Rail freight company DCRail has taken delivery of the first of four Class 60 locomotives, which will be used for movement of construction materials by rail.
DC Rail is part of the Cappagh Group of Companies, which provides a wide range of construction services and has annual turnover of over £100 million. The loco investment for an undisclosed sum is part of Cappagh’s strategy of moving construction freight off the roads.
Cappagh was advised by rail, shipping and logistics firm Myton Law on both DCRail’s purchase agreement and overhaul contract with DB Cargo (UK) Limited. Chris Thornes, formerly head of commercial law at DB Cargo UK and with ten years’ experience in the rail industry, led the Myton team.
The first locomotive, appropriately enough for the Hull-based lawyers, has been named ‘William Wilberforce’ in commemoration of the 19th Century anti-slavery campaigner and Hull MP.
DB Cargo is modernising the four locos for DCRail at the DB Cargo engineering facility near Nottingham. The three remaining locomotives will be delivered by Summer 2020.
Cappagh’s director of rail David Fletcher said, “This is a significant investment for DCRail and Cappagh and required in depth rail sector legal expertise. Having worked with Chris Thornes on many occasions, we were pleased to draw on his specialist legal knowledge for these agreements.”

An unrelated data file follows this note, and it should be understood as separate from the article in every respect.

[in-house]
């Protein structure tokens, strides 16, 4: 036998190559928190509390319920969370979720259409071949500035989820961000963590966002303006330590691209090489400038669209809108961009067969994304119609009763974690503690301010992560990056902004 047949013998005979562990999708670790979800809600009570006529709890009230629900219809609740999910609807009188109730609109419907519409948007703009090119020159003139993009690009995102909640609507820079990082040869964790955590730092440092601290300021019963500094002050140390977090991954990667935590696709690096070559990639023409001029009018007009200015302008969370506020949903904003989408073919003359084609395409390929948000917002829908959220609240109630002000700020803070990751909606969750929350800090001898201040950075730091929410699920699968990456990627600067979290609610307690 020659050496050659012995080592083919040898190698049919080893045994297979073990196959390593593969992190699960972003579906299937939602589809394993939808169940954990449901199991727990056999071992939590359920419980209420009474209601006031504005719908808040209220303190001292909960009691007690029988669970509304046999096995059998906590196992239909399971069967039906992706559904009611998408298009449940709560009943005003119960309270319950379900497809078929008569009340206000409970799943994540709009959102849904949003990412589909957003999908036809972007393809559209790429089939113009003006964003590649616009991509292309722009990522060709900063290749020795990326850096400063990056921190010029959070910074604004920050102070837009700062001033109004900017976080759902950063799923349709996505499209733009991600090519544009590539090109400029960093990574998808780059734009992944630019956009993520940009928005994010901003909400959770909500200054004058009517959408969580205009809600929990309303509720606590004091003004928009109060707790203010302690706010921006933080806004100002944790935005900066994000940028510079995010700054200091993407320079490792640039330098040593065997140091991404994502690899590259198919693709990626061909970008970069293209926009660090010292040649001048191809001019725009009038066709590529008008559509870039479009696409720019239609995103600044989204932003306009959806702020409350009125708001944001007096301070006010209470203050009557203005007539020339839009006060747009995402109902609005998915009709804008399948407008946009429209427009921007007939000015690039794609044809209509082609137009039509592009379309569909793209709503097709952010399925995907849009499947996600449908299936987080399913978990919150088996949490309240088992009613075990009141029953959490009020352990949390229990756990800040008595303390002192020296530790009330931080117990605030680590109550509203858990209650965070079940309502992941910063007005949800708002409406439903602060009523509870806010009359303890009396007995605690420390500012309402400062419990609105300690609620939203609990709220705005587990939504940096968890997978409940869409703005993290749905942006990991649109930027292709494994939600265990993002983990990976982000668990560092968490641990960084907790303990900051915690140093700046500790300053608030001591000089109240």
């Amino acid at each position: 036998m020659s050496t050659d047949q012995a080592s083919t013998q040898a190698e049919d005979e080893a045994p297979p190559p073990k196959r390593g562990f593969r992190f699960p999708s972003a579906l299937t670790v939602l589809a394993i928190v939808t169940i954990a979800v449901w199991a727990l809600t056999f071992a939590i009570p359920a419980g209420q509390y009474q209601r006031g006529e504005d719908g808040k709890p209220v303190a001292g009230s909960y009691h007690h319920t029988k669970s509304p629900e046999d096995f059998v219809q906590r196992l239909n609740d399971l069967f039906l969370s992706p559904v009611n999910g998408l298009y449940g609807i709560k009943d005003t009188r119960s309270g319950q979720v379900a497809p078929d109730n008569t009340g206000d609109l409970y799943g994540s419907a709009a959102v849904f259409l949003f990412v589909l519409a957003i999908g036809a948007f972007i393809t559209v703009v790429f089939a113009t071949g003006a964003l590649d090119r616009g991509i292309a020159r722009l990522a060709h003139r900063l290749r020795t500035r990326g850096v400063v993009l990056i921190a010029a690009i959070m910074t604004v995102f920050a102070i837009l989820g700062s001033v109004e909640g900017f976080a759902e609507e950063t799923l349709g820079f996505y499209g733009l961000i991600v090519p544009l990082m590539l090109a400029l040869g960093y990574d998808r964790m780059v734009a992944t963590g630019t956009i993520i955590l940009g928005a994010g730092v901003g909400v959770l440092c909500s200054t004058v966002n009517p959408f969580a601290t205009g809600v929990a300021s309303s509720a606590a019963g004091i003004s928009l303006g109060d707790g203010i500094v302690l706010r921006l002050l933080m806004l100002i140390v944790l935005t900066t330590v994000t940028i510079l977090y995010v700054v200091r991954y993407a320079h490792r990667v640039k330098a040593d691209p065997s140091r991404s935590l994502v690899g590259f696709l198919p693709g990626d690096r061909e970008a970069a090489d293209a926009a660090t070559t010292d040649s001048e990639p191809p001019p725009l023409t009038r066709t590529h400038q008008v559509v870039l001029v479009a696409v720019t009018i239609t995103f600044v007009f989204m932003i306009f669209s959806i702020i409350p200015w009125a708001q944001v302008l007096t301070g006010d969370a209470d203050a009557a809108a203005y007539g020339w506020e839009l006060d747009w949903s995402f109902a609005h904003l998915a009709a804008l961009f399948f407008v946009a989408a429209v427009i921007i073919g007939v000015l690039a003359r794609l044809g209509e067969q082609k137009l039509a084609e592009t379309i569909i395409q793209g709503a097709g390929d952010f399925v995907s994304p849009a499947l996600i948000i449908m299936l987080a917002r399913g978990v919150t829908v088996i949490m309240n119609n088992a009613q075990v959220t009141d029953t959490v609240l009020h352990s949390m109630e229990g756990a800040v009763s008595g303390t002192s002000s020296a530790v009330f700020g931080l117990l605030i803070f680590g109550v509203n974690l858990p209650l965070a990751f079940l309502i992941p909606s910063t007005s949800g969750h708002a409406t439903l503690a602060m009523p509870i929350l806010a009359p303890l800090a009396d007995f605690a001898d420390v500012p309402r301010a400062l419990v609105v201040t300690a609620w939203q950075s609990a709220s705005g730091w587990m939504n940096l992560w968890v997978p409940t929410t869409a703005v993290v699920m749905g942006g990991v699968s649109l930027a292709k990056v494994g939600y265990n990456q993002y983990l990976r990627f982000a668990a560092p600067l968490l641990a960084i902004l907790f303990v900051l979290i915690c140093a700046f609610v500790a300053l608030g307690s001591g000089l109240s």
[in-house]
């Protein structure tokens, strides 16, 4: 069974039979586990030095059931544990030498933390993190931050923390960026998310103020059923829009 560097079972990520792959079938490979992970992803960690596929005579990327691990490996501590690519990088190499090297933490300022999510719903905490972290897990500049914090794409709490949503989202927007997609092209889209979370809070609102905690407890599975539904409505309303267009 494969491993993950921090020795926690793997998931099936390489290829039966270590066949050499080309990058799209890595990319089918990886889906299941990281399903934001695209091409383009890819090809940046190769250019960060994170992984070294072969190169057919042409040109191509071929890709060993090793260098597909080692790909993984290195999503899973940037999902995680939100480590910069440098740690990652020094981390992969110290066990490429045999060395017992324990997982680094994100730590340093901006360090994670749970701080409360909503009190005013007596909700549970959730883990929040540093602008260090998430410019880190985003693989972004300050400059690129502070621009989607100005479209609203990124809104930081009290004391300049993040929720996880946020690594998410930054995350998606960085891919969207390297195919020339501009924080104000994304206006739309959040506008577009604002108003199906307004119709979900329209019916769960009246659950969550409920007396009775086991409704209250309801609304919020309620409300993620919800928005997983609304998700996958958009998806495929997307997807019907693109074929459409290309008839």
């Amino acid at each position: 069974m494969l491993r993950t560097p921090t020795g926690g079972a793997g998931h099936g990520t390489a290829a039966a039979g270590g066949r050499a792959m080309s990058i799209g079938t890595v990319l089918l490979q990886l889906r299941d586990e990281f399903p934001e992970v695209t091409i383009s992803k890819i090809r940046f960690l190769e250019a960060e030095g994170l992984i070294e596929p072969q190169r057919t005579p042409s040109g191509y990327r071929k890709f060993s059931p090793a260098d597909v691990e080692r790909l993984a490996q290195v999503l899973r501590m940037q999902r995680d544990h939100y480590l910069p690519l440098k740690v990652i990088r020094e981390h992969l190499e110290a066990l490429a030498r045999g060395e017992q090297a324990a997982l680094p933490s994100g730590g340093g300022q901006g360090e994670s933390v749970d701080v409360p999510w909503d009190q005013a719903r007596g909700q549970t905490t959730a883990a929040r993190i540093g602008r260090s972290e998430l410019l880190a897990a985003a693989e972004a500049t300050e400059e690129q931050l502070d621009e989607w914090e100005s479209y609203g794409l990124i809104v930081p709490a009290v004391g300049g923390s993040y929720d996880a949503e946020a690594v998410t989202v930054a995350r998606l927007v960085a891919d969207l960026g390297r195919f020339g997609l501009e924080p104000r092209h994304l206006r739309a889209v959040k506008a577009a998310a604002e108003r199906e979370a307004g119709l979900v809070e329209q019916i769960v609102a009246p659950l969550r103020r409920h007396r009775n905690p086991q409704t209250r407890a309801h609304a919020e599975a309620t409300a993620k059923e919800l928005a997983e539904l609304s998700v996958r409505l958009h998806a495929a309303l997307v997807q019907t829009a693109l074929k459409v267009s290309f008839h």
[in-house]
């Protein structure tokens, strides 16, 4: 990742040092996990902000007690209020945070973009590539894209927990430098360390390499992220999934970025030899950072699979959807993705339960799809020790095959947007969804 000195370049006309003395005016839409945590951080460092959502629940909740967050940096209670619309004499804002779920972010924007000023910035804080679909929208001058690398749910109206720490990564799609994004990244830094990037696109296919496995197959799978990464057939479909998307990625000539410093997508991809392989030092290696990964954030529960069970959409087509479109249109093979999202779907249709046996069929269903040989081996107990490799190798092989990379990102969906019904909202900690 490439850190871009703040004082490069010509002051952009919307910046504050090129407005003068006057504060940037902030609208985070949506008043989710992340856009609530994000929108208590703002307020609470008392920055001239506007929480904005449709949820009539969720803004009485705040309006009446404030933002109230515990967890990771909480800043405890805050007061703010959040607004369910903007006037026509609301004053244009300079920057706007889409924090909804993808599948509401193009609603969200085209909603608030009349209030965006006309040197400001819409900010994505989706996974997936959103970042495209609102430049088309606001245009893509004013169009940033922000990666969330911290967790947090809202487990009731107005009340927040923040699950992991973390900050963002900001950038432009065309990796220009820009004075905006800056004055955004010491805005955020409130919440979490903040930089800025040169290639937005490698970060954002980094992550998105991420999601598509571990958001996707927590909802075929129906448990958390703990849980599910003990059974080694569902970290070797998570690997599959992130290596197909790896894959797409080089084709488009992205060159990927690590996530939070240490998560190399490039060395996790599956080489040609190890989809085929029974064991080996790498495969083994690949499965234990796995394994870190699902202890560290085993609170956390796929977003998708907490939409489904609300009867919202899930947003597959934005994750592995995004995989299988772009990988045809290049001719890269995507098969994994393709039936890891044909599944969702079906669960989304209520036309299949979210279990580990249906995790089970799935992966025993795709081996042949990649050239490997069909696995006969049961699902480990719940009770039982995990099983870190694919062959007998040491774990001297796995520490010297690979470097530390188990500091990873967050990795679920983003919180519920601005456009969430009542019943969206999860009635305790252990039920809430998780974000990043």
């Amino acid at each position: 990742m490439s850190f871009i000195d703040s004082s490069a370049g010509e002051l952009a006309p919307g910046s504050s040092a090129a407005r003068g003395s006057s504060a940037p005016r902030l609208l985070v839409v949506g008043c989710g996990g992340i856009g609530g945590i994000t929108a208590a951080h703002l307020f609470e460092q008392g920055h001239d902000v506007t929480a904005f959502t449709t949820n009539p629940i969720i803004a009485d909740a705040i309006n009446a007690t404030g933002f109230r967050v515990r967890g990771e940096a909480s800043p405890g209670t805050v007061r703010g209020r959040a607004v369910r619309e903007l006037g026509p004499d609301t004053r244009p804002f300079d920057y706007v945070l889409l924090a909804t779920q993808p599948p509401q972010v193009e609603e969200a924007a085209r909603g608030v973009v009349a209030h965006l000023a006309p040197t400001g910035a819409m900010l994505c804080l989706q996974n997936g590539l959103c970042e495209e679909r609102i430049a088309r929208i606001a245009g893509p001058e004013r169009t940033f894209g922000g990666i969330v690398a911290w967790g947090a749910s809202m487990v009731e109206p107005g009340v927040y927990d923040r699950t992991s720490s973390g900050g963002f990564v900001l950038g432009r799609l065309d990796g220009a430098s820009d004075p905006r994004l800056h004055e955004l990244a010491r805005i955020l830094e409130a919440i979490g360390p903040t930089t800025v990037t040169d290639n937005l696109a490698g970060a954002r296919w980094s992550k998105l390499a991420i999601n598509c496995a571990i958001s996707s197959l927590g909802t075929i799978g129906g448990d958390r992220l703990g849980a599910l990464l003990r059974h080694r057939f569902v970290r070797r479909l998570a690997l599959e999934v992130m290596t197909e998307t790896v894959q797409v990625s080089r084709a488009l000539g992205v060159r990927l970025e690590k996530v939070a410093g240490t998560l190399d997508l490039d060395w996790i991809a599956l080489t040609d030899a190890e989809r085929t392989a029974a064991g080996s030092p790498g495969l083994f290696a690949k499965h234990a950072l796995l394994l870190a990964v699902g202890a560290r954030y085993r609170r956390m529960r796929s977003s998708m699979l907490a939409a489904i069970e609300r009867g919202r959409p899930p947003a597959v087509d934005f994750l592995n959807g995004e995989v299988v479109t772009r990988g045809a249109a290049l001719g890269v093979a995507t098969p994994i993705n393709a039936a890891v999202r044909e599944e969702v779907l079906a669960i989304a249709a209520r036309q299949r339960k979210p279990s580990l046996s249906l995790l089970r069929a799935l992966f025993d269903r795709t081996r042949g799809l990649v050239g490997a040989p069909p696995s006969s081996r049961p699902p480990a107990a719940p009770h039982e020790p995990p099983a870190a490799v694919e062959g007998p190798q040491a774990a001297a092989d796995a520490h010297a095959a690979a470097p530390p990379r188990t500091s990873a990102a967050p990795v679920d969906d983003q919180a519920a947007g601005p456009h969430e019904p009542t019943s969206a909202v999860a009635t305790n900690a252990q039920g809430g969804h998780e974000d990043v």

The William Wilberforce loco, number 60046, is capable of hauling the heaviest trains running in the UK, carrying over 2,200 tonnes of material. Initially, this first locomotive will operate between Carlisle and Boston in Lincolnshire over the Settle & Carlisle line.
However, DCRail plans to open a new construction freight hub near Wembley in north London during the summer of 2020. Once that is in operation, all four Class 60 locomotives will haul materials, including aggregates and construction soils, to the new hub, taking these loads off the roads.
Cappagh’s aim is to reduce the environmental impact of its operations, with each train carrying the equivalent of 110 lorry loads – the CO2 emissions per tonne delivered by rail are estimated to be less than half that of road.